Yesterday the Bessemer City Council met in the cramped conference room at City Hall for their planning meeting. Out of that three hours and then some meeting some great ideas arose that have the potential to affect the city in grand ways.
But in the
bleachers 10 or 12 seats surrounding the
conference table were citizens, some of whom had wanted to address the council
on various issues. That doesn’t happen at a planning meeting.
First the big ideas
I am sharing probabilities of these things actually happening. The probabilities are based on nothing more than my gut feeling.
Amsted Rail is going to be annexed into the City of Bessemer. (Note to City - learn to spell the name of big companies you are recruiting - see Council agenda). Many people already think the plant is in the city limits, but it is not. It’s on county land. Months of tough negotiations took place between the mayor and Amsted officials.
Amsted, which has operations world wide, announced in 2010 that they were going to reopen the plant in Bessemer. Yesterday their representative said the Bessemer plant will be their show case facility.
Amsted in Bessemer will have a $6,000,000 payroll. That means money in the bank for Bessemer.
The annexation into Bessemer will bring approximately $300, 000 in taxes and fees into the city, including over $100,000 that will go to the Bessemer School System.
There was some grumbling about tax abatements and incentives which were the focus of the negotiations.
Note to dissenters – incentives are always a part of business recruitment and it looks like Bessemer did well in this case.
Amsted gets city services such as fire and police protection.
Probability of annexation taking place – 95%
The potential Bessemer Animal Shelter was discussed. A coalition of nonprofits and individuals (me included) have been working toward this since 2001 or before. Animal control is linked to dog fighting and public safety and if this works out, Bessemer will have a showcase facility and our city will become safer and more attractive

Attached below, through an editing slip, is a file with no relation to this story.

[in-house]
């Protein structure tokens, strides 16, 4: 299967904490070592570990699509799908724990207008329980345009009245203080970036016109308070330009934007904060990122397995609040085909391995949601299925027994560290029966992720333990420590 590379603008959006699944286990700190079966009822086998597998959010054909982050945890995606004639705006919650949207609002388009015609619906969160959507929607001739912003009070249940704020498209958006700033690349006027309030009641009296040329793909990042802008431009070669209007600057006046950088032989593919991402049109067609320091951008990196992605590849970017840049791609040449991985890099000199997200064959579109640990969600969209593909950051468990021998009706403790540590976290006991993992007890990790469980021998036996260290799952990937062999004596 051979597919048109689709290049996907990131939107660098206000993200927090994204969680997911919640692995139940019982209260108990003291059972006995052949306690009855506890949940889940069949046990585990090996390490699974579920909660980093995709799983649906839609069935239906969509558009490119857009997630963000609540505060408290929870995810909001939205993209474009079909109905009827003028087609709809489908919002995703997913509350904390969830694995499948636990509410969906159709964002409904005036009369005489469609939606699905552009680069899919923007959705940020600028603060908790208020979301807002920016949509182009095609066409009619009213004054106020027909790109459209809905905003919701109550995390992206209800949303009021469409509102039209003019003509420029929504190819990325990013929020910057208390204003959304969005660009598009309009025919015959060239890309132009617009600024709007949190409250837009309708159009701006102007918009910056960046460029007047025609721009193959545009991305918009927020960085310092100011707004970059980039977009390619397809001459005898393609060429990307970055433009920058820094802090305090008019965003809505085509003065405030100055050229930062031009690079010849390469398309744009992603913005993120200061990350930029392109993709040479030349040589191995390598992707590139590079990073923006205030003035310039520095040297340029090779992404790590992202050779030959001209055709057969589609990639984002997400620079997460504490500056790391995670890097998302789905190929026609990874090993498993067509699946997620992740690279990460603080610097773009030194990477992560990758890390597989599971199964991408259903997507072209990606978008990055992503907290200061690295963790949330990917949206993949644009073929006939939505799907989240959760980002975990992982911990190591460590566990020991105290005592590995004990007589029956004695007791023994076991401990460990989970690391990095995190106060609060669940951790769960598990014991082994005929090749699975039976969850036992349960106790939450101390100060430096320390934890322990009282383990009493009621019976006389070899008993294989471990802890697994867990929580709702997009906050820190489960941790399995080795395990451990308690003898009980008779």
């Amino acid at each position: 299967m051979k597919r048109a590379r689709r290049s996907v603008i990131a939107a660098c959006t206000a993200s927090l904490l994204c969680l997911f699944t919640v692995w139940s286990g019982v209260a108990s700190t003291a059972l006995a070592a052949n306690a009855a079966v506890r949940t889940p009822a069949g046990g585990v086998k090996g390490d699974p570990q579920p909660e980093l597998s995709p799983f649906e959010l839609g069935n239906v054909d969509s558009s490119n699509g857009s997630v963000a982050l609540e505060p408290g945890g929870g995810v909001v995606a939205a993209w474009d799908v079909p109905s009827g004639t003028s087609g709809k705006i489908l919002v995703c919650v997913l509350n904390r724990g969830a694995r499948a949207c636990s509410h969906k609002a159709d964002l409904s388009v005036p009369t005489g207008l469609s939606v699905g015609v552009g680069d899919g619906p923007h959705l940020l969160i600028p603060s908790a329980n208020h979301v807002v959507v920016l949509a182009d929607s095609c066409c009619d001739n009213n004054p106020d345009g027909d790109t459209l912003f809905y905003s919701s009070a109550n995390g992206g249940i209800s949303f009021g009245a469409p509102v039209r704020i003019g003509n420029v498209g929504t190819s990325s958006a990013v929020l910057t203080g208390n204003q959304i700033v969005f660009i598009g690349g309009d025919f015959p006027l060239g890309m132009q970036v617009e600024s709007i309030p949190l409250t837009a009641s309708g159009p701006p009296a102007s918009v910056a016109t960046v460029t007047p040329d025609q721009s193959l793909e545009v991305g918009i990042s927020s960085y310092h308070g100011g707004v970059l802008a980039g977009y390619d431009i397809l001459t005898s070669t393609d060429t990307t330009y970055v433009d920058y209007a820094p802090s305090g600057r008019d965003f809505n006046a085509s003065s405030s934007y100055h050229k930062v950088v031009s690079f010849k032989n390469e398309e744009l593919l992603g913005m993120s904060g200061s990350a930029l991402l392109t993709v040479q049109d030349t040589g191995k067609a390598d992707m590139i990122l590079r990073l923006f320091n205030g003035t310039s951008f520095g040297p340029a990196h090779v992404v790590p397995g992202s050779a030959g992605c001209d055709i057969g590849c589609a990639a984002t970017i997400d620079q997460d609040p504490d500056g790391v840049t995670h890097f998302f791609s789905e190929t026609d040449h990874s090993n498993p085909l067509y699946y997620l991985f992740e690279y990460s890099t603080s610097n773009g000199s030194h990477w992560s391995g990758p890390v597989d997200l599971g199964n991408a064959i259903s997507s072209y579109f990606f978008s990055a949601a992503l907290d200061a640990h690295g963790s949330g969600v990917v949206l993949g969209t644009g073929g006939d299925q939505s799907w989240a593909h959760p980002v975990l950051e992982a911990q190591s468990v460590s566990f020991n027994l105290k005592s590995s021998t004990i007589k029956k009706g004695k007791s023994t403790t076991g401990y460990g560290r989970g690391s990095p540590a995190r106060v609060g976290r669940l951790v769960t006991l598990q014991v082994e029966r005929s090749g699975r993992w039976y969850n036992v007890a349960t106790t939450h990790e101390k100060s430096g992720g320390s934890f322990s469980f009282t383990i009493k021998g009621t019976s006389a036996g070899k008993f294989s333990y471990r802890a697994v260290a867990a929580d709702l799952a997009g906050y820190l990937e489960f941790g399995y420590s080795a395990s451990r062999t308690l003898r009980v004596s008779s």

Here is an architect (Lance Black) rendering of what a possible transformation of an unused building on Bessemer’s south side could look like.
This project could see Bessemer partnering with The Foundry and could see Bessemer Animal Control employees receiving valuable training in animal handling and safety through the Greater Birmingham Humane Society.
That the proposal was even presented represents a transformation in the city, if you remember just a few years ago, under a different administration, the subject of animal control was considered taboo, and we were not allowed to discuss the issue in front of the council.
This project, in spite of having groundwork laid for years, is in its infancy.
Probability of this animal control project coming to be – 70%
Bessemer needs a new City Hall, and in fact, the current facility is totally unacceptable for a city trying to enhance its image and attract new business and people.
There is a proposal that the city purchase First Presbyterian Church across the street and transform it into a new City Hall that would place the offices for other city services like revenue and licensing all under one roof. Architect Lance Black has suggested replacing the steeple with a clock tower and enclosing the existing courtyard by using architectural features that match that of the church to create a common lobby space for city service offices.
A deal is being brokered between the city, the Industrial Development Board, and the Church, where everyone is a winner and the city has no or few out of pocket costs.
Probability of Bessemer moving across the street into its new city hall – 80%
And it looks like Bessemer will be strengthening its anti-smoking law in an effort to protect employees and patrons of local businesses from second hand smoke. This will be considered on March 6.
Now the grumbling
Residents of Bessemer are tired of the gunfire (especially on New Years Eve), tired of the roaming packs of dogs, tired of the trashy alleyways and tired of dilapidated buildings. While some of these issues were addressed in a peripheral way at yesterday’s meeting, citizens do not feel that their council members or the mayor are listening to their concerns.
It can be argued that the new animal control facility will help in solving the dog problem, and the annexation will bring in revenue to improve city services, the public does not necessarily see it that way. They want action now.
One possibility was mentioned by Beth Jerome of Habitat for Humanity who was asked to speak on the groups desire to do more work in our city. She said that they have an allotment for property purchase (I believe she said $10,000), and if the owner of a property with a blighted house would donate the property, they could use their allotment to clear the property. Win-win.
More community meetings involving city council members, and including appearances by the mayor, are the answer to some of the citizen unrest. We’ll see if this happens soon, or will they wait until election year?
Probability of City Officials responding to citizen's needs - ?